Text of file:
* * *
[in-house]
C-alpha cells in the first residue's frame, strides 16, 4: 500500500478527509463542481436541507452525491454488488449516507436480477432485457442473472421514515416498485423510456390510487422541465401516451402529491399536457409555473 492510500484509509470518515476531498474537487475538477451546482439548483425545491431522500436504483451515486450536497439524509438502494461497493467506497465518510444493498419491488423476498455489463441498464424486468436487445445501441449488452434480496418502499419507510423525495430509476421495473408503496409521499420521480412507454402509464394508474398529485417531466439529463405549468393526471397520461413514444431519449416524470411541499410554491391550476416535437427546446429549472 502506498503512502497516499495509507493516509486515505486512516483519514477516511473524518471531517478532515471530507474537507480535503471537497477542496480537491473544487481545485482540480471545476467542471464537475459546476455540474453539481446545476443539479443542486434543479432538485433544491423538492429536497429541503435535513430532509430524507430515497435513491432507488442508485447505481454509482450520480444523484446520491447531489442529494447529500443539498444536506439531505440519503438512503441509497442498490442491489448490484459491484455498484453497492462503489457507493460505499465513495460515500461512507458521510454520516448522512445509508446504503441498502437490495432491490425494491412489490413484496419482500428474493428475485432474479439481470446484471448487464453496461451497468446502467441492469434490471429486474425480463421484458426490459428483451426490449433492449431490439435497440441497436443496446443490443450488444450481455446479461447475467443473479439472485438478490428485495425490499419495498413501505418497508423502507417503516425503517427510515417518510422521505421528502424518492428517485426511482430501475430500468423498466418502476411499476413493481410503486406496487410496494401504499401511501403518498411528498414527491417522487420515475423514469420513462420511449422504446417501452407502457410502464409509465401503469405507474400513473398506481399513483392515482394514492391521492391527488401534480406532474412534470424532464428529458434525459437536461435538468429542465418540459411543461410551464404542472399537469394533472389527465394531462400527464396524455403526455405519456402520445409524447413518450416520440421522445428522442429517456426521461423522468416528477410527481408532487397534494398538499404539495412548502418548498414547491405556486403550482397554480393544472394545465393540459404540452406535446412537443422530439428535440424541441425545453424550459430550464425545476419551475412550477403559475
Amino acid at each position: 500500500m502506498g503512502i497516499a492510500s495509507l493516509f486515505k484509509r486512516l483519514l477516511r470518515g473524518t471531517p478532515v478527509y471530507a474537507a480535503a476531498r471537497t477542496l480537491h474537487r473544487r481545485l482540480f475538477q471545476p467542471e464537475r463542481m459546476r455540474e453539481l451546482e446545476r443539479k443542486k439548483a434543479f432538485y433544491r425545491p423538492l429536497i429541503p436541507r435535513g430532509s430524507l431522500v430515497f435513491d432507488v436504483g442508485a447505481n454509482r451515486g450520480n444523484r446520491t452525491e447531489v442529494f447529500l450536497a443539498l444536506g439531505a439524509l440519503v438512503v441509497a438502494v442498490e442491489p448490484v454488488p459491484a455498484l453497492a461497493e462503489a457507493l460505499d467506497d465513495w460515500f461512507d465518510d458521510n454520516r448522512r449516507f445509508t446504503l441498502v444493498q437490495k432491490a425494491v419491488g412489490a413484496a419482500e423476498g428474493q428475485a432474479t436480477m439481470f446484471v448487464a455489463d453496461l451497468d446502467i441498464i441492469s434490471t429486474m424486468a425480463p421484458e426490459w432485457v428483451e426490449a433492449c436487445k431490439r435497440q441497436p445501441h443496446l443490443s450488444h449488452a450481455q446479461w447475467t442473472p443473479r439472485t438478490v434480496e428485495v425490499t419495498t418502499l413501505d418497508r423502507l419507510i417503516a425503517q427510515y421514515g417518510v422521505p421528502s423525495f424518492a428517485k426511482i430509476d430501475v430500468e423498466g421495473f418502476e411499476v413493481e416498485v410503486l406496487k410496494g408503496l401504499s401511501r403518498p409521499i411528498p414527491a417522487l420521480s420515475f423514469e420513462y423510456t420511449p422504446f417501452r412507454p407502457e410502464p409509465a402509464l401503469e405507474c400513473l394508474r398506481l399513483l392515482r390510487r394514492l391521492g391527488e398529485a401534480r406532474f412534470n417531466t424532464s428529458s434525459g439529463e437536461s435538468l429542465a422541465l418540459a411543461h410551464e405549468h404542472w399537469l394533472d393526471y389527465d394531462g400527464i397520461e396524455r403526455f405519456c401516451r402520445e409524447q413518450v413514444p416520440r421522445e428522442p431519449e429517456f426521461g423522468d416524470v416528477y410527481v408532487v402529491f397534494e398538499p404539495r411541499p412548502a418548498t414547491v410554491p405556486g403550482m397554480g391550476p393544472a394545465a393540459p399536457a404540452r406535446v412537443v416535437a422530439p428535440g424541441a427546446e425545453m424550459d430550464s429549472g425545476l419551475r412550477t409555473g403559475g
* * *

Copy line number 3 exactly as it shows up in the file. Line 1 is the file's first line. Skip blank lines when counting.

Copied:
Amino acid at each position: 500500500m502506498g503512502i497516499a492510500s495509507l493516509f486515505k484509509r486512516l483519514l477516511r470518515g473524518t471531517p478532515v478527509y471530507a474537507a480535503a476531498r471537497t477542496l480537491h474537487r473544487r481545485l482540480f475538477q471545476p467542471e464537475r463542481m459546476r455540474e453539481l451546482e446545476r443539479k443542486k439548483a434543479f432538485y433544491r425545491p423538492l429536497i429541503p436541507r435535513g430532509s430524507l431522500v430515497f435513491d432507488v436504483g442508485a447505481n454509482r451515486g450520480n444523484r446520491t452525491e447531489v442529494f447529500l450536497a443539498l444536506g439531505a439524509l440519503v438512503v441509497a438502494v442498490e442491489p448490484v454488488p459491484a455498484l453497492a461497493e462503489a457507493l460505499d467506497d465513495w460515500f461512507d465518510d458521510n454520516r448522512r449516507f445509508t446504503l441498502v444493498q437490495k432491490a425494491v419491488g412489490a413484496a419482500e423476498g428474493q428475485a432474479t436480477m439481470f446484471v448487464a455489463d453496461l451497468d446502467i441498464i441492469s434490471t429486474m424486468a425480463p421484458e426490459w432485457v428483451e426490449a433492449c436487445k431490439r435497440q441497436p445501441h443496446l443490443s450488444h449488452a450481455q446479461w447475467t442473472p443473479r439472485t438478490v434480496e428485495v425490499t419495498t418502499l413501505d418497508r423502507l419507510i417503516a425503517q427510515y421514515g417518510v422521505p421528502s423525495f424518492a428517485k426511482i430509476d430501475v430500468e423498466g421495473f418502476e411499476v413493481e416498485v410503486l406496487k410496494g408503496l401504499s401511501r403518498p409521499i411528498p414527491a417522487l420521480s420515475f423514469e420513462y423510456t420511449p422504446f417501452r412507454p407502457e410502464p409509465a402509464l401503469e405507474c400513473l394508474r398506481l399513483l392515482r390510487r394514492l391521492g391527488e398529485a401534480r406532474f412534470n417531466t424532464s428529458s434525459g439529463e437536461s435538468l429542465a422541465l418540459a411543461h410551464e405549468h404542472w399537469l394533472d393526471y389527465d394531462g400527464i397520461e396524455r403526455f405519456c401516451r402520445e409524447q413518450v413514444p416520440r421522445e428522442p431519449e429517456f426521461g423522468d416524470v416528477y410527481v408532487v402529491f397534494e398538499p404539495r411541499p412548502a418548498t414547491v410554491p405556486g403550482m397554480g391550476p393544472a394545465a393540459p399536457a404540452r406535446v412537443v416535437a422530439p428535440g424541441a427546446e425545453m424550459d430550464s429549472g425545476l419551475r412550477t409555473g403559475g